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Retiring Bishops

July 7, 2012

A United Methodist News Service graphic by Kathleen Barry with photos by Mike DuBose, Linda Green and Rick Lee.


A UMNS Feature   By the Rev. J. Richard Peck*

2:00  P.M. ET July 2, 2012

 A United Methodist News Service graphic by Kathleen Barry with photos by Mike DuBose, Linda Green and Rick Lee.

The 14 United Methodist bishops in the United States who are retiring this year  collectively have given hundreds of years of service to the church in their  lives. Here are recollections and advice offered by some as they step away:

Bishop Peter Weaver

Weaver says that during a visit to a church shortly after his 1996  election, the pastor asked the children, “What do you think a bishop does?” One  little boy responded, “The bishop goes around and gives high fives.” Weaver  says that is the best description of a ministry of presence and encouragement.

Taking early retirement from the Boston Episcopal Area, Weaver said the  best advice he ever received came from a pastor who served as his mentor: “You  are not the savior. Remember who is the Savior.”

Bishop William H. Willimon

Willimon, who is taking early retirement after eight years of service  in the Birmingham Area, says he is generally opposed to retired bishops giving  advice to working bishops. “My chief advice to a new bishop is to be suspicious  of advice proffered by retired bishops.”

Nevertheless, Willimon offers some suggestions.

“The best training for being a United Methodist bishop is,  fortunately, exactly the work that is done by any faithful Methodist preacher: Tell  the truth as God tells it to you; try to miss as many meetings as possible;  expect the church to be thoroughly tainted with sin (including your own); try  to love Jesus more than the praise of your people, and keep believing that  despite all of the church’s setbacks (including your episcopacy), in the end  God is going to get what God wants! Hallelujah!”

Bishop Mary Ann Swenson

Elected to the episcopacy in 1992 and retiring from the Los Angeles  Area, Swenson passes on two pieces of advice given to the Council of Bishops by  Bishop Prince Taylor:

  1. “When you are called and sent somewhere, go and follow because the  Holy Spirit is present with you and has work for you to do.”
  2. “Never think God has exhausted God’s self in creating you.”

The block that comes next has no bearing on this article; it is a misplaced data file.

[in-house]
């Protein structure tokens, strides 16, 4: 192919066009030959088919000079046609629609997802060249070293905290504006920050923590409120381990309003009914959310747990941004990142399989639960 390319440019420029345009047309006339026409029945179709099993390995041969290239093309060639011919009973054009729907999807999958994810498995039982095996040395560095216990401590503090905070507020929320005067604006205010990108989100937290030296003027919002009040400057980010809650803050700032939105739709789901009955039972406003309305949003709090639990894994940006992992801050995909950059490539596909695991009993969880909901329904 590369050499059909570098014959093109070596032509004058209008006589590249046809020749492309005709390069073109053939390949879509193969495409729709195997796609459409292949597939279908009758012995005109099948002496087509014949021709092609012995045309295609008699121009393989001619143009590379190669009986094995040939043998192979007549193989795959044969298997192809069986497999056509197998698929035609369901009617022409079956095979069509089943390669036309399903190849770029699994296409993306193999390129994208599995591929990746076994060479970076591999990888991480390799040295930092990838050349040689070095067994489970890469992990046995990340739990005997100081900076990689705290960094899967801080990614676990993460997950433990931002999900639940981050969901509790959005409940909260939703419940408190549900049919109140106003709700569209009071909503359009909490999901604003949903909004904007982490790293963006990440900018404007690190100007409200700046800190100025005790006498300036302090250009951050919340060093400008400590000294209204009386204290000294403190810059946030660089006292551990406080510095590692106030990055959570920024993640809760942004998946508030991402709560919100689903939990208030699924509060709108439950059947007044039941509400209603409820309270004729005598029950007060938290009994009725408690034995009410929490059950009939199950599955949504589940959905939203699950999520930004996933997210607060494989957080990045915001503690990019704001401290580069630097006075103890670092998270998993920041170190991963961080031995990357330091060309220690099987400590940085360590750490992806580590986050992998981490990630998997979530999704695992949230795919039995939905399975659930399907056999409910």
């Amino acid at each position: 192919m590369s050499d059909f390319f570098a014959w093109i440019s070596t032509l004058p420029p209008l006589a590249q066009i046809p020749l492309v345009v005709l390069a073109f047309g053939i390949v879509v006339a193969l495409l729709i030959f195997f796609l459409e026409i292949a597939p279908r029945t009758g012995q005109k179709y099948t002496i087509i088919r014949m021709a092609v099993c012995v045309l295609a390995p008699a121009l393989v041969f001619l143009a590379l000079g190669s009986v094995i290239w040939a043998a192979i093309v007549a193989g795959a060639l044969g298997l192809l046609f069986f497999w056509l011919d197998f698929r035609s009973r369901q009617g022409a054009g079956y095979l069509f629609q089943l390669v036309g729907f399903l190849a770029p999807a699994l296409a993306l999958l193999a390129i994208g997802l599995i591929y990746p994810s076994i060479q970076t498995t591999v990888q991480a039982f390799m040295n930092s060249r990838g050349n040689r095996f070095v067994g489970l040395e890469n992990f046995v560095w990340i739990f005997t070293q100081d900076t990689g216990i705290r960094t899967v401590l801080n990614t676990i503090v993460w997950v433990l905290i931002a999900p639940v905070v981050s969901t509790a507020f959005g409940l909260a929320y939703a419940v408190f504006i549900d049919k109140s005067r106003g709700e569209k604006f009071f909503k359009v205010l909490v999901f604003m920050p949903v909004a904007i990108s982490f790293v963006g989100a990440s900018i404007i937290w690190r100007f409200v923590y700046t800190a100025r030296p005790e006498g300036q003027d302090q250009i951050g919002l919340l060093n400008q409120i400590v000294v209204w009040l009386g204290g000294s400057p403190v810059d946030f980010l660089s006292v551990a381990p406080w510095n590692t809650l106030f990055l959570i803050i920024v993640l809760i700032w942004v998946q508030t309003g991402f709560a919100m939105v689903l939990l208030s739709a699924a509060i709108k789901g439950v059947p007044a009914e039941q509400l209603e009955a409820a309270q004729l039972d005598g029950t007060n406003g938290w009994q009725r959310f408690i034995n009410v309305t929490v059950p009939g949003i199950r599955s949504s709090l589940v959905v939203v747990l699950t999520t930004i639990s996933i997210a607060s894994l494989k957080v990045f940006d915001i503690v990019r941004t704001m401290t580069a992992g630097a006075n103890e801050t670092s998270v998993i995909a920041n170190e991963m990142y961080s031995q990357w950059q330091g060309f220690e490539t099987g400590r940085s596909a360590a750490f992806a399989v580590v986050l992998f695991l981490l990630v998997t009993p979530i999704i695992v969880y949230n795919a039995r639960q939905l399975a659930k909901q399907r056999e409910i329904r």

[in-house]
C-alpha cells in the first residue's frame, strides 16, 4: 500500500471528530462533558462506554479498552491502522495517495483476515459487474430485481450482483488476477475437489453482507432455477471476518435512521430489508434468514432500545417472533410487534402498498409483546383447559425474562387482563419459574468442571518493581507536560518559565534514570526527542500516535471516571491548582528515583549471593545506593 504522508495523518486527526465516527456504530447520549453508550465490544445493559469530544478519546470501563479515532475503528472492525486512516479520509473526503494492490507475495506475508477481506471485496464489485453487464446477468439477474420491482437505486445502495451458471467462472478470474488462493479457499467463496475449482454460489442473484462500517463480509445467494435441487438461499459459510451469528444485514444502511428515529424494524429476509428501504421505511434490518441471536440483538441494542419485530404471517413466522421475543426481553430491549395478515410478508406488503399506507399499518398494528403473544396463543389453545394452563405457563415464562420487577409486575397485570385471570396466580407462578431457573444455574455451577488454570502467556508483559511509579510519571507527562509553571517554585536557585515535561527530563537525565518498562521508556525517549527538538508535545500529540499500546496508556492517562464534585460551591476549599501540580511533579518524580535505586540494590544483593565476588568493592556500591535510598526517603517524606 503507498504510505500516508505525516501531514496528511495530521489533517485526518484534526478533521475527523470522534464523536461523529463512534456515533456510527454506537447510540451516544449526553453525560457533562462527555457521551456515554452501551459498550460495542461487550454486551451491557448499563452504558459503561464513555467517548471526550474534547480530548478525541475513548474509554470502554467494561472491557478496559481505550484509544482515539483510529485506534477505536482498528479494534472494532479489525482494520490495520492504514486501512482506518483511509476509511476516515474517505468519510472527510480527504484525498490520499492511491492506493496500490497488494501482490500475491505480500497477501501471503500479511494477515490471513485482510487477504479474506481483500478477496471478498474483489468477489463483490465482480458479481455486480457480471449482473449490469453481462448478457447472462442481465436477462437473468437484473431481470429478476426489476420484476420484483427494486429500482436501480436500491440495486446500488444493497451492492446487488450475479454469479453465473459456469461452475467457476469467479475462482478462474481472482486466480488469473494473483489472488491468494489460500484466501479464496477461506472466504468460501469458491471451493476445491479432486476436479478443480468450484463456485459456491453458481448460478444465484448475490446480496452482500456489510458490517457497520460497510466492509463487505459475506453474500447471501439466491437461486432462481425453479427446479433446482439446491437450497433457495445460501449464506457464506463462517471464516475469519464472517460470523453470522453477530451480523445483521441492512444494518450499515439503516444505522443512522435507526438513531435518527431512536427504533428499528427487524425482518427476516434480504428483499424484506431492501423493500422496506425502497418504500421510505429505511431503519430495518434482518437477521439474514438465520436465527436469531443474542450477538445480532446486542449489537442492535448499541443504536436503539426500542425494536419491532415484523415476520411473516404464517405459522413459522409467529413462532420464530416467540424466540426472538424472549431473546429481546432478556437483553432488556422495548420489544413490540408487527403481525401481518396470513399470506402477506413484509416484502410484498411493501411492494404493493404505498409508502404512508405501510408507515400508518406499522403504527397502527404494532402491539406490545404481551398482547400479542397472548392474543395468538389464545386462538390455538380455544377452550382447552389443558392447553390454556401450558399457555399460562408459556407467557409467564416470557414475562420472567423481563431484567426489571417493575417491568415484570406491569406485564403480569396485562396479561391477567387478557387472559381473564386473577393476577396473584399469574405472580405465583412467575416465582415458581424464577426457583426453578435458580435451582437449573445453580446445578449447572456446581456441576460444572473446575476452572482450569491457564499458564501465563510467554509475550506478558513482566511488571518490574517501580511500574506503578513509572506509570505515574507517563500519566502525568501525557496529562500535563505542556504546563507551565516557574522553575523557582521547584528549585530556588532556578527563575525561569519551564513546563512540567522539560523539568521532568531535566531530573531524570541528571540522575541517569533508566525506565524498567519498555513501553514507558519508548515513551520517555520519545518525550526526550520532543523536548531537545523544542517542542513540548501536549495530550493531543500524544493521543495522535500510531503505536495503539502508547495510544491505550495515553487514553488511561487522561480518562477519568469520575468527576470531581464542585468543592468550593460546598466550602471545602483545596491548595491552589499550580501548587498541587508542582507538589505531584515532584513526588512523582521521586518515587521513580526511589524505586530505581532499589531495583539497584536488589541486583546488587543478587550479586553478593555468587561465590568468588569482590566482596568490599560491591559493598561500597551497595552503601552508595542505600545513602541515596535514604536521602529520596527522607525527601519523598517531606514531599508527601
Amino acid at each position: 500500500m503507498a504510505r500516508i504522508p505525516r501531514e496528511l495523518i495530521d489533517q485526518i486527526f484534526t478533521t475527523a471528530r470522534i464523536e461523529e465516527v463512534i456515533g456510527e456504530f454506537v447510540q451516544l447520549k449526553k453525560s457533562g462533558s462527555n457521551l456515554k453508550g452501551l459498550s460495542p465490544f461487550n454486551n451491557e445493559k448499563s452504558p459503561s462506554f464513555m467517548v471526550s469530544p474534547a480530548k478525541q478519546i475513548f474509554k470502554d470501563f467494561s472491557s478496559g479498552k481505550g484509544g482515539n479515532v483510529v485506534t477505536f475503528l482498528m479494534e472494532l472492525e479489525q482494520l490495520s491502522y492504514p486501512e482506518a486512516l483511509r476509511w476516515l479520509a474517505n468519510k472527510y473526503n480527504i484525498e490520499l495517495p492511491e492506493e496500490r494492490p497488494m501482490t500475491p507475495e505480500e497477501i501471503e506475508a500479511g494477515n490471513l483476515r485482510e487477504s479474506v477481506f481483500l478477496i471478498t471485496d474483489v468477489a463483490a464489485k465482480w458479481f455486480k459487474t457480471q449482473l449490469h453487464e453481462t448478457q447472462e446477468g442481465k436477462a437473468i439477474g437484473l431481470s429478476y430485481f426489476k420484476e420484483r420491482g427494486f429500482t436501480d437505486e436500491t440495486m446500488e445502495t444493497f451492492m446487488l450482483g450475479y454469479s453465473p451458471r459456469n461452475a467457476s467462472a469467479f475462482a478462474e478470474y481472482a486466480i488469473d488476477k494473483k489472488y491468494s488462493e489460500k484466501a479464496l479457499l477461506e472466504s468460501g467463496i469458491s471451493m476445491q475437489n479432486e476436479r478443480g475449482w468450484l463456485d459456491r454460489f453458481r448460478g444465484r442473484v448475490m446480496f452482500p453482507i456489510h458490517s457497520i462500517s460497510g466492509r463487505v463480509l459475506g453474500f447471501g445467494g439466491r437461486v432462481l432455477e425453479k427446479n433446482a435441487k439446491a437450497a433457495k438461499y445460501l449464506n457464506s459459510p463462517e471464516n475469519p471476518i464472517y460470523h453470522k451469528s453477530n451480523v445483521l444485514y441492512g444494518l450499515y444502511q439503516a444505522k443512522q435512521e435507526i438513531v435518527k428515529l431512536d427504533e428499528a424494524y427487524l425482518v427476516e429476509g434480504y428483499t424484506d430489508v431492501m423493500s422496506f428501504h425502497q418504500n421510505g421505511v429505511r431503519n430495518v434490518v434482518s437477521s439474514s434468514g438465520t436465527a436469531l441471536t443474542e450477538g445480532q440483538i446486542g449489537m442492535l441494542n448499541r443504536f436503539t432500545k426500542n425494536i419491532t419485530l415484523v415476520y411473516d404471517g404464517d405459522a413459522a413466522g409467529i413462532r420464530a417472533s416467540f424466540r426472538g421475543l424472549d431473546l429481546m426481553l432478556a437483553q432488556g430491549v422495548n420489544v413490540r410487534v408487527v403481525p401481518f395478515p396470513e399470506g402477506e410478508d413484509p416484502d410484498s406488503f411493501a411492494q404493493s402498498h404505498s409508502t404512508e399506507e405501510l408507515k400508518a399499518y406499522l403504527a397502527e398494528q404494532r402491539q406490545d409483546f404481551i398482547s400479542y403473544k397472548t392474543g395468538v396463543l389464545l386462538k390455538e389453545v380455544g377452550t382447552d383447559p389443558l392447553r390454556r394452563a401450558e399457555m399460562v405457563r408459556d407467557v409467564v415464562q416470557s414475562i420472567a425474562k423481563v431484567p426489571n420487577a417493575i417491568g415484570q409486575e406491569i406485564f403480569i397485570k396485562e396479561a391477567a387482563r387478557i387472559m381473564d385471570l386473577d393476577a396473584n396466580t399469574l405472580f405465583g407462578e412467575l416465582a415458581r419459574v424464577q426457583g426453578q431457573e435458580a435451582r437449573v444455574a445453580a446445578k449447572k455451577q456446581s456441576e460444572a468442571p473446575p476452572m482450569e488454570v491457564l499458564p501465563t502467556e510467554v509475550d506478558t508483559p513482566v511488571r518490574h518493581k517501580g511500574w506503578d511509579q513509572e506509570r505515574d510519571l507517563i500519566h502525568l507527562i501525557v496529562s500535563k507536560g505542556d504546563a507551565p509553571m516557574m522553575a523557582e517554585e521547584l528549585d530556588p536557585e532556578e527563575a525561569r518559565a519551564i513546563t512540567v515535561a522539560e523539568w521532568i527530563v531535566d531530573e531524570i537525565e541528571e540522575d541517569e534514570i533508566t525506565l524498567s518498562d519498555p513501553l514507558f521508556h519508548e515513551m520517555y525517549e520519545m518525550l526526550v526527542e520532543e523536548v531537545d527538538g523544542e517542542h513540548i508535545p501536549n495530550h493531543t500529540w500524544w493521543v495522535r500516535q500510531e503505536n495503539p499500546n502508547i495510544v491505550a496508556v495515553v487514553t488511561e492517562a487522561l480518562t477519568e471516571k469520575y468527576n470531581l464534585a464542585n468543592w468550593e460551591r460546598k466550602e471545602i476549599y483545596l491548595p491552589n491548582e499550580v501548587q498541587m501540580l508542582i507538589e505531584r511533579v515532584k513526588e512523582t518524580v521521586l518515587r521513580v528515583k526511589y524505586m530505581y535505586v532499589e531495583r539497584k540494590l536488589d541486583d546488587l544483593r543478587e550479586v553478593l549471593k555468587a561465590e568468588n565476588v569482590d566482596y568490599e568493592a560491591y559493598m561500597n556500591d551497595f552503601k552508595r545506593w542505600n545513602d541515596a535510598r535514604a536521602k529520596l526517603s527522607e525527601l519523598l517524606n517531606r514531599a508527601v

Bishop Max Whitfield

“I wish that I had known that as a leader of the church, I was running a  marathon race and not a 50-yard dash,” says Whitfield, who leads the Northwest  Texas-New Mexico Area and is taking early retirement.

Bishop Ernest S. Lyght

Elected to the episcopacy in 1996 and retired from the West Virginia  Area for health reasons in December 2011, Lyght offers three suggestions to  newly elected bishops:

  1. “From the very first day, take the time (prayerful discernment) to  discover your rhythm of ministry in the office of episcopal leader. It might  take weeks or months for you to discern your rhythm. What daily practices work  for you?”
  2. “Strive to practice a ministry of presence, which does not mean that  you have to be everywhere. A ministry of presence is about building  relationships over time.”
  3. “As a bishop, always seek to be a learner who teaches and partners  with the laity and the clergy in the matter of spiritual leadership.”

Bishop Ann Sherer-Simpson

The bishop, who was elected in 1992 and is retiring from the Nebraska  Area, says:

“The episcopacy is a great  privilege, an incredible opportunity to build relationships with partners all  around the world, to listen and learn, and to share one’s own unique gifts to  build up the ministry of the local and the connectional church for God’s use in  transforming the world.”

In discussing the crucial role of appointing clergy, she notes:

“Every person I encounter is a valuable child of God and should be  treated as such, but that person may not be called to ordained ministry. Who is  appointed to lead a local church is the most important factor in fruitful  ministry in a local church.”

Here is a list of the bishops who are retiring:

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